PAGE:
Friday, November 28, 2014

Self-directed learning


We've discussed self-directed learning in our school for some time.  Many of my colleagues have a variety of interpretations of what this means for their class. Students should have a voice in what they learn and how they demonstrate they have learned it. Unfortunately, this is rare. Students rarely have a choice in a traditionally structured secondary school.

A recent TEDx video got me thinking more about student passion, self-direction and student voice.

Next, I visited a website that had a great deal to say on the topic. Here's the website containing some information worth reading through: Student Voice by Jackie Gerstein, Ph.D.

Science education, where curiosity should be a primary objective, seems to set an opposite objective. Facts predominate the K-12 instructional and curricular landscape.  How many facts are really necessary post secondary school?  Which facts will each student need?  Many of the facts learned may be irrelevant (some may turn out to be wrong)!  Almost all students can access the facts, as well as some phenomenal explanations regarding it, through reliable sources on devices in students' possession.  With a web-enabled device, students can move at their own pace and in their own preferred style - video, verbal, print, visual.  Here's a great, free Biology text.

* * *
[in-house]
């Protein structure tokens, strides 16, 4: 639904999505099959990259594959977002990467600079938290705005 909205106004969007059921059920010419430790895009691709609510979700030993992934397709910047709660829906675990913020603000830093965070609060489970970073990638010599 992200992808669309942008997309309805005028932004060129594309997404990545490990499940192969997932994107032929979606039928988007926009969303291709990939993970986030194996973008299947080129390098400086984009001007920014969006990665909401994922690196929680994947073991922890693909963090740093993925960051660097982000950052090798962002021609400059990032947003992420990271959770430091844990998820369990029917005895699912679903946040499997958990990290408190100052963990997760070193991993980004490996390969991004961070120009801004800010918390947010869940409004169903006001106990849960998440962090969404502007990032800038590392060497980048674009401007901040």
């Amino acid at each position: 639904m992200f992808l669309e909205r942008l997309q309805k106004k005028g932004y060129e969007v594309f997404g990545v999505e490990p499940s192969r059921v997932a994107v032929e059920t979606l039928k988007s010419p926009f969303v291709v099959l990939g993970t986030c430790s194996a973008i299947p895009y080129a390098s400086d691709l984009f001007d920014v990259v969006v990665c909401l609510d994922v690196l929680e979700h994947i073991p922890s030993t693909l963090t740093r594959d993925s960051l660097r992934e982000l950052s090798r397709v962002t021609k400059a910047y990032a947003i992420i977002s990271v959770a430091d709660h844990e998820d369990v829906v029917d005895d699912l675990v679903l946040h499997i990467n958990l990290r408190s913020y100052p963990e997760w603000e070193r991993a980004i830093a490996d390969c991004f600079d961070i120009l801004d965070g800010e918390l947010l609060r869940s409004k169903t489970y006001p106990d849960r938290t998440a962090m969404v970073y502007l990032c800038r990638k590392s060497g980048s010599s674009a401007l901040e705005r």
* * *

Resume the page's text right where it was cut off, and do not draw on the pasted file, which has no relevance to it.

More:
I have relied a great deal this year on making Science Research Projects a significant portion of my instruction.  The students worked on brainstorming, collecting and evaluating reliable resources, and now, writing a Research Proposal on a topic of interest to them.  Students received personalized feedback and guidance.  They will be re-writing their proposals several times, relying on Peer Editing Feedback for a variety of aspects to the proposal.

I have also relied on using Google Forms as a student survey tool (here's an example) and as a pilot assignment that allows student voting on student work (such as pictures using a microscope).  It has been especially helpful to get individual as well as class-wide patterns from student learning (here are analytics for survey).  

Last year, I implemented a Socratic Seminar using the final chapter of Darwin's On the Origin of Species.  Socratic seminars in Science reinforce evidence-based argumentation.  Using Darwin's text, rather than summaries written in textbooks, allowed students to appreciate the words put to paper by the author and originator of what has been dubbed the single greatest idea ever proposed.  The following link provided me with some important guidance on carrying this out successfully.  I plan on using this format to address other concepts.

I hope that this post will motivate others to experiment within their class.  Know that you are not alone.


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